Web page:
At approx. midnight Eastern 2017-12-12, Jessica Ashooh (Director of Policy; u/arabscarab) shared the following blog post (2017-12-11) to reddit.com/r/blog.
Read the blog post before continuing. Several Redditors have shared their own insights and data on Reddit botting and astroturfing in the comments.
Not only did we find the activity to be an authentic, truly grassroots phenomenon, but it represented some of the most fervent organic activity we have ever seen on the front page in all of Reddit's twelve year history.
These campaigns were not organic. To understand a bit more about how Reddit is gamed, take a look at this video hosted on YouTube.
Astroturfing is the practice of masking the sponsors of a message or organization (e.g., political, advertising, religious or public relations) to make it appear as though it originates from and is supported by a grassroots participant(s). It is a practice intended to give the statements or organizations credibility by withholding information about the source's financial connection. The term astroturfing is derived from AstroTurf, a brand of synthetic carpeting designed to resemble natural grass, as a play on the word "grassroots." The implication behind the use of the term is that instead of a "true" or "natural" grassroots effort behind the activity in question, there is a "fake" or "artificial" appearance of support.
Now, let's take a look at the data Reddit has shared.
Unfortunately, we get few specifics and little context. No y-axis labeling and a very small window of data over time. This makes it impossible to put this data into historical perspective, which is essential for detecting network anomalies.
That's okay, we have our own. Since April 2017, our AI has been analyzing Reddit data. Let's take a look at Reddit network behavior in the context of domain performance by post score over time.
Here are the most popular domains since April 2017.
- unknown — parse error
Not surprising, media hosts dominate the network in terms of post score.
The following chart visualizes this domain performance over time. Reddit's image host i.redd.it is the top performer, with i.imgur.com trailing and every other domain far lower. Note the rise for i.redd.it during the 'This is my representative...' campaign.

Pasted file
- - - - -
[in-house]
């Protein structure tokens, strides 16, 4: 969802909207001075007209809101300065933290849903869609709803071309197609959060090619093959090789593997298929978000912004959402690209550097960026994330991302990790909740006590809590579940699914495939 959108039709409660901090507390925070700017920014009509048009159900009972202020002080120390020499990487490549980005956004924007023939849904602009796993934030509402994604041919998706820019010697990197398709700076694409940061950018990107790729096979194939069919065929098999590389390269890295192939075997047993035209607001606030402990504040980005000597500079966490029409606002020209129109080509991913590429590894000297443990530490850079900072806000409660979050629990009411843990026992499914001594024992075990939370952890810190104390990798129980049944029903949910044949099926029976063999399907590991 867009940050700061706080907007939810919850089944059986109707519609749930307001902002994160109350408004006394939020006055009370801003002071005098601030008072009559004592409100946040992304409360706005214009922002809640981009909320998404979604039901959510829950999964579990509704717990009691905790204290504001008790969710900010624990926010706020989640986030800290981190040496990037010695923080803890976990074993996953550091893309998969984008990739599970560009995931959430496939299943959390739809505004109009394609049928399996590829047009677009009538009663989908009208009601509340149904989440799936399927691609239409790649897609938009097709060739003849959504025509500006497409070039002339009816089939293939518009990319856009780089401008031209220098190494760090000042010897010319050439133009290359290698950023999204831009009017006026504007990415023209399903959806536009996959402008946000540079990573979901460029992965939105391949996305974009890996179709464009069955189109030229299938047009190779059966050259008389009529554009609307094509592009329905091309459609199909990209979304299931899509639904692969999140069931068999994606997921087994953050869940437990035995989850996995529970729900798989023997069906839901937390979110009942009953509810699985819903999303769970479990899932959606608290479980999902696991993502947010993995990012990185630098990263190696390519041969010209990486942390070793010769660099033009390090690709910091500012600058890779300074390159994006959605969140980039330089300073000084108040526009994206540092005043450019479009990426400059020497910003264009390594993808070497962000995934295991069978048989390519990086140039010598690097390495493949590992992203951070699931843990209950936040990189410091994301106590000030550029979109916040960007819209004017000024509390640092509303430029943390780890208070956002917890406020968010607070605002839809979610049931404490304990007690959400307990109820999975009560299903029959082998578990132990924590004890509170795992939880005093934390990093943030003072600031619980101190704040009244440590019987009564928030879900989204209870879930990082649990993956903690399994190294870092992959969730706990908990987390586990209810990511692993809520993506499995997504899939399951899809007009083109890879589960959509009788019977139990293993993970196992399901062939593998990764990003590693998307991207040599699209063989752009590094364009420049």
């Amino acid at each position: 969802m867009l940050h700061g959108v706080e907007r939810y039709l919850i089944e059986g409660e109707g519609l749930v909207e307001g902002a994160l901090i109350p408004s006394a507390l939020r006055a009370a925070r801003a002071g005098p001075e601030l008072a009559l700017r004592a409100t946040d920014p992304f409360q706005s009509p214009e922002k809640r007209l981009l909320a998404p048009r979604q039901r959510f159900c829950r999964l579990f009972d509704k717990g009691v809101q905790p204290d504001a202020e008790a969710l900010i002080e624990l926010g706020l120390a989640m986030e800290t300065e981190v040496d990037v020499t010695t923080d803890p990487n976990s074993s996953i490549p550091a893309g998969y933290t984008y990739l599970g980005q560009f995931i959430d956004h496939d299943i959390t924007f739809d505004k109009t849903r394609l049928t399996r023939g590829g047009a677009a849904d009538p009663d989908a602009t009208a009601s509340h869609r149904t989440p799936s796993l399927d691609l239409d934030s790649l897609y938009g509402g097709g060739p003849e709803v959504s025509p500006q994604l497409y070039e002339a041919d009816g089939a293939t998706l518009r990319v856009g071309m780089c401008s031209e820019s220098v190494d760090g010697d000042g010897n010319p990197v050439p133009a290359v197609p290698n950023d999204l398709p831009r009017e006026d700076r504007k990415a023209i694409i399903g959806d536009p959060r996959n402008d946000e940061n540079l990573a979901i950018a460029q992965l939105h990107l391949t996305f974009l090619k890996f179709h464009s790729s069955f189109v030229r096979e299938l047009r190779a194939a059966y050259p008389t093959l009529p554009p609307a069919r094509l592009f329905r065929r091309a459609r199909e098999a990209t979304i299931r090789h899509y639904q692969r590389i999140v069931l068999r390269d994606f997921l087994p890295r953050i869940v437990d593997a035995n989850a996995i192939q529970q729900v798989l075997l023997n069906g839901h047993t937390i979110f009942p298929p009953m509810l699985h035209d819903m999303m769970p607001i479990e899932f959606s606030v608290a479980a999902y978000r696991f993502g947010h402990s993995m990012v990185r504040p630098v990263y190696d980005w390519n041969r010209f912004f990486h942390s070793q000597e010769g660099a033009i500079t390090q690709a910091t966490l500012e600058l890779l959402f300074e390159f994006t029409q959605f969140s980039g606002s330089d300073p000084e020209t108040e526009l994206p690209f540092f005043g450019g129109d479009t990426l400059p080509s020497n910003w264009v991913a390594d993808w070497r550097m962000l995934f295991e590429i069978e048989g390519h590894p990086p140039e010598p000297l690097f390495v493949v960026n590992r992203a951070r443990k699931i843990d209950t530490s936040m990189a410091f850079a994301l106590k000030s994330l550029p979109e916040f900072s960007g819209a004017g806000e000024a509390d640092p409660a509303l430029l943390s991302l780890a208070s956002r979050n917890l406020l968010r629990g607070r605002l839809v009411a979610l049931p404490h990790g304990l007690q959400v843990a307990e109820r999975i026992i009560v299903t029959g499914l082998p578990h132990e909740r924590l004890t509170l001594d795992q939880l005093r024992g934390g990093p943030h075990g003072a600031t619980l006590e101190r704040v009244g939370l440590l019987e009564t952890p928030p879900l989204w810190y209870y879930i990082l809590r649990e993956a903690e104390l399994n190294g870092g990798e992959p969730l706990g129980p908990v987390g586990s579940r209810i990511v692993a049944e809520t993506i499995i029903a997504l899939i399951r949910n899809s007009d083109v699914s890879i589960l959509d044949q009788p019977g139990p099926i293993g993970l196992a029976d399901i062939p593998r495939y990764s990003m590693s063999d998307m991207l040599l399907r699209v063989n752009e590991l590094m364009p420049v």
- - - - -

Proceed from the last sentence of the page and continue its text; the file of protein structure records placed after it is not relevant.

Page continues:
Disclosure — red segments represent periods of development or systems failure. We are currently unable to afford separate dev and prod instances. Please consider a donation.
Performance for i.redd.it during this short period was ~2.3x the norm.
Next, let's filter out everything but i.redd.it
Given the nature of political astroturfing on Reddit, the results are unsuprising. What is suprising, however, is the performane of battleforthenet.com
In a very short period of time, battleforthenet.com shot to the top, even beating Reddit's image host. Note how low everything else is by comparison.
Next, we filtered data that is associated with 'net neutrality', 'fcc' and 'ajit pai'.
Ars Technica (2nd place) is owned by Conde Nast, which is owned by holding company, Advanced Publications.
Reddit used to be owned by Conde Nast, but in 2011 it was moved out from under Conde Nast to Advance Publications, which is Conde Nast's parent company. Then in 2012, Reddit was spun out into a re-incorporated independent entity with its own board and control of its own finances, hiring a new CEO and bringing back co-founder Alexis Ohanian to serve on the board. Reddit has 3 sets of shareholders: The largest shareholder is still Advance Publications. The second-largest set of shareholders are Reddit employees. In the spin-out that occurred in early 2012, Advance voluntarily reduced its sole ownership to that of a partial owner in order to put ownership in the hands of current and future employees. The third and smallest fraction consists of a set of angel investors.
We then filtered to battleforthenet.com — you may notice that on ~2017-07-12/13, performance is very unatural at this scale and range.
These 'organic' campaigns are a new kind of deceptive ad (i.e. propoganda) that came to prominence over the 2016 election, a technique first utilized by r/The_Donald — an extrememly popular community that was severly punished by Reddit over the practice, via special handling of stickies.
Welcome to the future of the Internet, with or without net neutrality.
Bookmark ftm.neocities.org and stay tuned for part 2 as we share more data and continue to explore the disingenuous nature of corporate-driven social media activism.